You’ll never find cookies that are easier to make. These are so simple that I’m even bringing them to a holiday cookie exchange later this month.

1 cup white sugar
1 cup peanut butter
1 egg

SEE? I told you this was ridiculously easy.

Mix all three ingredients together and drop them by the spoonful onto a cookie sheet.

Flatten them with the back of a fork, and add the holiday sprinkles of your choice.

Bake them at 350ºF for 8 minutes.


Okay, let’s get back to talking about IBD. I’ll sprinkle in some more pretty pictures of these Christmas cookies just in case you feel uncomfortable talking about diarrhea.


Here’s the thing. Having digestive problems isn’t just about spending all your time in the bathroom. It can seriously impact your overall well-being, your relationships, your self-esteem. And if you’re a kid—well—I think we can all agree that those things are just compounded.

The two most common types of IBD are Crohn’s disease (CD) and ulcerative colitis (UC). The main difference between these two?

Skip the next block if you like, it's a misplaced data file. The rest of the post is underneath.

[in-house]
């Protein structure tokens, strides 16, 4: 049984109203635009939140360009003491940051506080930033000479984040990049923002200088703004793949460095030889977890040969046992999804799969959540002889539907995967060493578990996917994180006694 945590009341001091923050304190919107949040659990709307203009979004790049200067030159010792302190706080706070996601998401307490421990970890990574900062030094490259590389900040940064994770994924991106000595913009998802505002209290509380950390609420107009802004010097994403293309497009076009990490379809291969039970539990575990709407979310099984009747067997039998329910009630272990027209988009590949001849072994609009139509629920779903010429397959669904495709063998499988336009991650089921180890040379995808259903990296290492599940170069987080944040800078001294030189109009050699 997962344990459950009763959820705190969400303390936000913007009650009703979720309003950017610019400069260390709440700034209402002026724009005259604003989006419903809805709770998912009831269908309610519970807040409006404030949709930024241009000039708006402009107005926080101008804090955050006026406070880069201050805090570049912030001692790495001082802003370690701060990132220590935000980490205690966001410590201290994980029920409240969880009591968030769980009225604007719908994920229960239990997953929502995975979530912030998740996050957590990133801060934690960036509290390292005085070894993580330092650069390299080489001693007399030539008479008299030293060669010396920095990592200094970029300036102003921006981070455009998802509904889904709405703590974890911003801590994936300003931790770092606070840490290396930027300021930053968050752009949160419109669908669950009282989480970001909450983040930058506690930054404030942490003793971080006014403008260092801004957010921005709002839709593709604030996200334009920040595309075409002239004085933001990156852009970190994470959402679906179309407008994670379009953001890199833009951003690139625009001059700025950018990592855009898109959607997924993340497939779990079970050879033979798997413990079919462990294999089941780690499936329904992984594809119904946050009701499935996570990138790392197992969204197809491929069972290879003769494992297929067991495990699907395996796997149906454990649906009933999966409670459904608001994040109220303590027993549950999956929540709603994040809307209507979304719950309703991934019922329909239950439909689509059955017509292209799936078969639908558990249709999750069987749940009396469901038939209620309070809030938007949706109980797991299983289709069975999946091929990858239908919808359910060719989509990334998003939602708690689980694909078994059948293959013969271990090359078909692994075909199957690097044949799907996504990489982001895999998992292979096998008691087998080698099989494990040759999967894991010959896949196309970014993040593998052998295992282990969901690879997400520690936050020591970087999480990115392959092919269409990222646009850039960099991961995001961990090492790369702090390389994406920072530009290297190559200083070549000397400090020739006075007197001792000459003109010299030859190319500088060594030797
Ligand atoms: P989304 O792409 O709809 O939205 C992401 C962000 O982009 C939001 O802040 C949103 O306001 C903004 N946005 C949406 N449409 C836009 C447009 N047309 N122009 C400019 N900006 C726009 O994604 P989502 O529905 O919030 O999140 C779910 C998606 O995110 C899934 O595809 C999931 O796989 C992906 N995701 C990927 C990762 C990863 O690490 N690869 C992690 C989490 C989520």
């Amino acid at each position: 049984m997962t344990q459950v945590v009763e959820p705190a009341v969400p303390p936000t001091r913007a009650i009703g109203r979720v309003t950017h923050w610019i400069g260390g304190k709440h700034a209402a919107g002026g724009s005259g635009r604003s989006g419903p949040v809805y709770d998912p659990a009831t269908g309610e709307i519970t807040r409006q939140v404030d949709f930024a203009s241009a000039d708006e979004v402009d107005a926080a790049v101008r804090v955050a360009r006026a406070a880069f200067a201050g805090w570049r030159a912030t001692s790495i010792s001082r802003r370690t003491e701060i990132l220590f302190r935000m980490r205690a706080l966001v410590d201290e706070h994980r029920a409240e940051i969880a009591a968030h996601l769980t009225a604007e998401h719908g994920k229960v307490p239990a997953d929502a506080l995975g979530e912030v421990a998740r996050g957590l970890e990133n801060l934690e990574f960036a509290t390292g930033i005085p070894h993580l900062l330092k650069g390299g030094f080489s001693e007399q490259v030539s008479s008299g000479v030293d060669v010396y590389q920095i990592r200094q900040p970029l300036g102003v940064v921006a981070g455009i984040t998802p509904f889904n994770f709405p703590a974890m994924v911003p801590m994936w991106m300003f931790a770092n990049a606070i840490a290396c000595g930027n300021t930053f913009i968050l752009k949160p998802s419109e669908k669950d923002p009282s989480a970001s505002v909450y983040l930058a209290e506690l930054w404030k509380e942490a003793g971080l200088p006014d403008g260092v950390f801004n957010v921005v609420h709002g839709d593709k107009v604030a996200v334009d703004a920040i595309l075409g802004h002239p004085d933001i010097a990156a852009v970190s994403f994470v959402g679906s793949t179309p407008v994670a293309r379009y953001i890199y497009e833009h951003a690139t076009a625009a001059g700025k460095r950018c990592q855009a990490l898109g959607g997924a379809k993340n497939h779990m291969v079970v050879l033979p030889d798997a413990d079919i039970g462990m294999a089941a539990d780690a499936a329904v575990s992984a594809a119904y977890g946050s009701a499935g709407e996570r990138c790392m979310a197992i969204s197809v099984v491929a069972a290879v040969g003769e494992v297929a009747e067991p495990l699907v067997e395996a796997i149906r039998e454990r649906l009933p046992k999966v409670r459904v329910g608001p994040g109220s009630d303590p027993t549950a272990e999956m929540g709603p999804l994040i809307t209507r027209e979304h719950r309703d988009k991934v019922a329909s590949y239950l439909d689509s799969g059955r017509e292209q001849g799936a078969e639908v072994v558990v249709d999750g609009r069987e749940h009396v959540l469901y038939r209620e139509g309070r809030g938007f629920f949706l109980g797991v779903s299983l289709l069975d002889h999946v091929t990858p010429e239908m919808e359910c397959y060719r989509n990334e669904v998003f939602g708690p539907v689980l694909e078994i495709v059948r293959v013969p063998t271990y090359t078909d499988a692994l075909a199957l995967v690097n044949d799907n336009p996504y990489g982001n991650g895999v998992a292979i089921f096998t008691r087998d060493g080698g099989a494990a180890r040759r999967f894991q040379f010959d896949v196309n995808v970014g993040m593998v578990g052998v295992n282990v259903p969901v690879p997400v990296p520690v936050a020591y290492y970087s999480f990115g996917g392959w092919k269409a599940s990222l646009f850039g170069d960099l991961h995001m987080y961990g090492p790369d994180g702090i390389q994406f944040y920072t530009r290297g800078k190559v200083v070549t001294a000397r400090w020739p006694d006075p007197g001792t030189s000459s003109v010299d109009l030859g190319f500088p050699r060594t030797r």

• CD: inflammation affects the entire digestive tract
  • UC: inflammation affects only the large intestine (colon)

Are you still with me? Here’s another cookie picture to keep you going.


IBD is more than just feeling like you ate too much at Thanksgiving dinner. Here are a few signs that you need to get to a doctor:

  • Rectal bleeding
  • Diarrhea that wakes you up in the night
  • Weight loss (defined as 5% of body weight)
  • Fever
  • Inflammation in other parts of the body other than the GI tract—including arthritis, ulcers of the mouth, joint pain, or inflammation of the eye

If you are facing a diagnosis of IBD, the good news is that there is a treatment plan that can help to manage (or even eliminate) your symptoms.

The goals of IBD treatment are to:

  1. Heal the inflammation of the bowel wall to eliminate symptoms
  2. Prevent additional bowel damage that could lead to more-severe complications
  3.  Improve quality of life

In recent years there has been a shift in how IBD is managed—in favor of more-aggressive treatment from the start. A more-aggressive approach to treatment: